Costly Feed Blamed for High Consumer Prices

INDIA - Feed ingredient costs are being blamed for the prices of eggs and poultry meat at record levels.
calendar icon 1 June 2009
clock icon 3 minute read

The sky-rocketing prices of poultry feed have led to the highest-ever price of these products in the lean summer season, according to The Tribune from Chandigarh. The prices of eggs and chicken have shot up by 33 per cent in the past one year, in spite of low demand in the domestic market.

As against the wholesale price of 180 rupees (INR) per 100 eggs (retail price of INR 24 per dozen) in May last year, the wholesale prices have now shot up to INR 237 to 240 per 100 eggs and the retail prices have increased to INR 32 per dozen. Similarly, the price of a dressed chicken has shot up from INR 95 per kilo to INR 100 to 120 now.

Sources in the poultry trade informed The Tribune that over the past one year, the price of maize had increased from INR 800 per quintal [100 kg] last year to INR 1,100 per quintal now. The price of soya, too, had increased from INR 1,400 per quintal last year to INR 2,700 per quintal at present. Though the price of minerals like manganese, zinc and iron, which are added to poultry feed, had come down, this had been offset by high prices of maize and soybean meal.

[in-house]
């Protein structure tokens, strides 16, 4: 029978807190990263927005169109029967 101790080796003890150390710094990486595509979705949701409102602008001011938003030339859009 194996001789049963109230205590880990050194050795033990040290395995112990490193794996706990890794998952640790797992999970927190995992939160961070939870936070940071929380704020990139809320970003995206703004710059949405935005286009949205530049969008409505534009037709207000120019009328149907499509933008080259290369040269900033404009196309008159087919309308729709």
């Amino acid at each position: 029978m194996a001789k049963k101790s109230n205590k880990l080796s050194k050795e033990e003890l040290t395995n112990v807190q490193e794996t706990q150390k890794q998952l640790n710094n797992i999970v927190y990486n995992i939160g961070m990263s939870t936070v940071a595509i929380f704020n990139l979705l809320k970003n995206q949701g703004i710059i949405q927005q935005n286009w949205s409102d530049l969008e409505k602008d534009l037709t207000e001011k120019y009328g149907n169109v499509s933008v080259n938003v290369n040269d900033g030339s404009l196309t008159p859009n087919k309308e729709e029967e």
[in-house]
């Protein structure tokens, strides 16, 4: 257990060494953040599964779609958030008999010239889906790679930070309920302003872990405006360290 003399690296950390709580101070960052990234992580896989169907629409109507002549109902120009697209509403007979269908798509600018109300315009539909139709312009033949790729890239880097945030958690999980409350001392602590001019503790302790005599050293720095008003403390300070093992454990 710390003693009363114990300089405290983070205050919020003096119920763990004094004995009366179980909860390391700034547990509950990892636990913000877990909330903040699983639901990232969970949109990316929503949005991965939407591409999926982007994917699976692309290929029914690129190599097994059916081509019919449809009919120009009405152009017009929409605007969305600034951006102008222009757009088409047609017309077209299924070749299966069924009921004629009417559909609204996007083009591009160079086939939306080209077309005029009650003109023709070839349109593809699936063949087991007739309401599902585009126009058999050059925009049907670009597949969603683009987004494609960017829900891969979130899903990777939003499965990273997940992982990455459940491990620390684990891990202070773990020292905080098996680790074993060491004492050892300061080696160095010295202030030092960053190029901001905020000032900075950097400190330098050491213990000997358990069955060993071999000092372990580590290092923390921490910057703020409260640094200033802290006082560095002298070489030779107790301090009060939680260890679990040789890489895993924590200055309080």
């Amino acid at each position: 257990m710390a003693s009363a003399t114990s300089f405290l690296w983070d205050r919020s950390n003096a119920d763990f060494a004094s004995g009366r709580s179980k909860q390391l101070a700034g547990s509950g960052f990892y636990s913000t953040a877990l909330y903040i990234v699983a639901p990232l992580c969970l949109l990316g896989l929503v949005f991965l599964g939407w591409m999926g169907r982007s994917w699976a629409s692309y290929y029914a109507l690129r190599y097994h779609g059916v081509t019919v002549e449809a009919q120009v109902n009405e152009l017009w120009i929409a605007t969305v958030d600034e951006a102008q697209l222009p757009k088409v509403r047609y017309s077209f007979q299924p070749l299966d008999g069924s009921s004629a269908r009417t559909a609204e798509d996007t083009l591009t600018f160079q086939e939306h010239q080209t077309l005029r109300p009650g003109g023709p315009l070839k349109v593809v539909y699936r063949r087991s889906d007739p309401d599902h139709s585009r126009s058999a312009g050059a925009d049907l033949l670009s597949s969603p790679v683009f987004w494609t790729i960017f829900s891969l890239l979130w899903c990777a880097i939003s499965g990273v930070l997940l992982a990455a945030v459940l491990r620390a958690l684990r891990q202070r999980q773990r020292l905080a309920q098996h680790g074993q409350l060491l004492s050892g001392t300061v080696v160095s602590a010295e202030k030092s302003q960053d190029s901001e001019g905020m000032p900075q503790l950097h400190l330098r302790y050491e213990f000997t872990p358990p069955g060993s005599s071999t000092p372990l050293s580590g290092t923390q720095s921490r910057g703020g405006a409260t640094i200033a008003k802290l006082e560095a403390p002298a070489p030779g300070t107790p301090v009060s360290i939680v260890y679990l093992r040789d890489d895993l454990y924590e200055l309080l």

Surjit Singh, chairman of the North Zone Broiler Breeders Association, said the feed prices were up by almost 60 per cent in the past one year, forcing them to increase the price of poultry products.

G.S. Bedi, president of the Amritsar Poultry Industry Association, said the price of maize had come down for a few months last year after its export was banned by the government. "But after the ban was lifted in October last year, the prices again started shooting up as exports started increasing. However, poultry farmers have not increased the prices of products in tandem with the increase in prices of poultry feed. As a result, several small poultry farmers have had to close shop and have offered their farms on rent to the bigger farmers," he said.

He added that while local poultry farmers had been forced out of business because of the high price of maize, several multinational exporters and traders have earned huge profits through its exports.

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